Adelia apparently joined Charley in shady business practices. For example, toward the end of 1856 and through 1857, the Potters engaged in real estate dealings with George and Caroline Wakefield, but they allegedly did not fulfill their promissory notes (Burlington Daily Times, March 8, 1862, p. 8).

To escape such debts, Adelia, Charley, and kids fled Williston for Dunham, Quebec. Vermonter William Darling found where Adelia and Charley were living. In mid-December, 1857, he gathered some men, and, claiming that he was “Chief of Police in Canada, with unlimited jurisdiction in the United States,” clapped Charley in leg irons at gunpoint. But Adelia saw through William’s lies, called a local sympathetic magistrate, and had William arrested instead.

Even though Adelia saved Charley from a would-be debt collector, the two did not have a happy marriage. In fact, Adelia petitioned for divorce in November 1858 —a rare occurrence in that period; divorce was considered shameful and rarely granted. In her petition, Adelia claimed that she “had always behaved herself as a faithful, chaste, and affectionate wife” to Charley, but he had committed adultery with several women in Dunham (Burlington Free Press, November 5, 1858, p. 3). Nothing seems to have come of this petition — Adelia and Charley remained married till her death — but it vividly portrays Adelia’s misery.

Adelia apparently perceived herself as a smart, valiant person wronged by others. For one example, the report of William Darling harassing the Potters brims with indignation. Adelia is characterized as a “good lady” and the debt collector “a lawless ruffian” (Burlington Sentinel, January 8, 1858, p. 2). The anonymous correspondent is writing from Dunham — presumably someone familiar with the Potters and definitely sympathetic to them. Like others in Dunham, Adelia and Charley probably believed too that they were unjustly persecuted.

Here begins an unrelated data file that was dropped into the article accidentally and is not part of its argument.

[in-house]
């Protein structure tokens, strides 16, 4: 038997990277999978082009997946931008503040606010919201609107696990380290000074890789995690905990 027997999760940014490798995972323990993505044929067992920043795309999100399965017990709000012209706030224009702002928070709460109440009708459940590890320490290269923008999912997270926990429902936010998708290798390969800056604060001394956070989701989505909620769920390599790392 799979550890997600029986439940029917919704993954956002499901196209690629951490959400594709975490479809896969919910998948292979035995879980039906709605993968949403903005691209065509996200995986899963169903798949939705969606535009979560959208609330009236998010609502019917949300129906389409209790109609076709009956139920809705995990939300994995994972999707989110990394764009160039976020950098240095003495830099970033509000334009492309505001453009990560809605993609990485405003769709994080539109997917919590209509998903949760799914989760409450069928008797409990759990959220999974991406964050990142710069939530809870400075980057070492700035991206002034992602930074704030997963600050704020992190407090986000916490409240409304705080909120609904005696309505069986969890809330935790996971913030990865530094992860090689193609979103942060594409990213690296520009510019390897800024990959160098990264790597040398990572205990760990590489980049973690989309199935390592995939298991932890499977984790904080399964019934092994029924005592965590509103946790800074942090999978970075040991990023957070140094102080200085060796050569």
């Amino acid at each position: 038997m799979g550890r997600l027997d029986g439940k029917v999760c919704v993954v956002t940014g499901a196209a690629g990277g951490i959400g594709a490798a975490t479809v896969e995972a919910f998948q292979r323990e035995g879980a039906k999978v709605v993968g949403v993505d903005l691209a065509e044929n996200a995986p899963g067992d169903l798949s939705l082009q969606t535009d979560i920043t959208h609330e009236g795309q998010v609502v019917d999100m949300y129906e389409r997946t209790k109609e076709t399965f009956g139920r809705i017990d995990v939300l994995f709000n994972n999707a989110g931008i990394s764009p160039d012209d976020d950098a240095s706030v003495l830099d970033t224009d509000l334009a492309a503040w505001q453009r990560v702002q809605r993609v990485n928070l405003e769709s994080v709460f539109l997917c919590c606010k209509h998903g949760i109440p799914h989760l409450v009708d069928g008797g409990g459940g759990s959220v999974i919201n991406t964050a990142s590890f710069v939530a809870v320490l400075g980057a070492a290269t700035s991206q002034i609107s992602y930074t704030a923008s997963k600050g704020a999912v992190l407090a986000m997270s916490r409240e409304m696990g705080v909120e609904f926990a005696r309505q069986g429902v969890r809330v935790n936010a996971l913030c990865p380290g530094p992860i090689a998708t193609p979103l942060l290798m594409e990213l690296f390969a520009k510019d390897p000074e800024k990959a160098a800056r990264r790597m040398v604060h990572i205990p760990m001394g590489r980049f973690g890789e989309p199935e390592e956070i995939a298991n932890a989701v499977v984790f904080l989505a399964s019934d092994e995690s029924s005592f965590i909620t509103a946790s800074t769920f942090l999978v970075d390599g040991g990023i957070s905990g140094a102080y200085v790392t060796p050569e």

Adelia’s self-image as a wronged, justly angry person also appears in her divorce petition. To hear her tell it, she was a model, virtuous spouse. All problems in her marriage could be directly attributed to Charley’s sneakiness and lies. 

I’m not suggesting that Charley wasn’t a horrible spouse. I’m saying that Adelia had the tendency to cast herself as the innocent, aggrieved party. And sometimes she was. Sometimes horrible things just happened to the Potters. While they were in Quebec, their son Charles Jr. died on May 26, 1859. He was only 8 years old. He was buried in Frelighsburg, Quebec.

Though still in Quebec as of March, 1862, Adelia and Charley were back in Williston by Dec. 15, 1863. On that date, Charley enlisted as a private in the Union army in Vermont’s Company E, First Cavalry. I am unsure whether he saw action; he may have been too busy swindling people and skipping town.

Adelia and Charley had another son, Willis, in 1864. The next summer, Adelia and family moved in with her adoptive parents the Griswolds. Tensions between the two couples hit a breaking point, and Sally Griswold was killed. Testimony from the murder trial provides hints about Adelia’s life and her acrimonious relationships with the Griswolds. Could Adelia have been involved in the murder? Find out here in part 2 of the story in two weeks.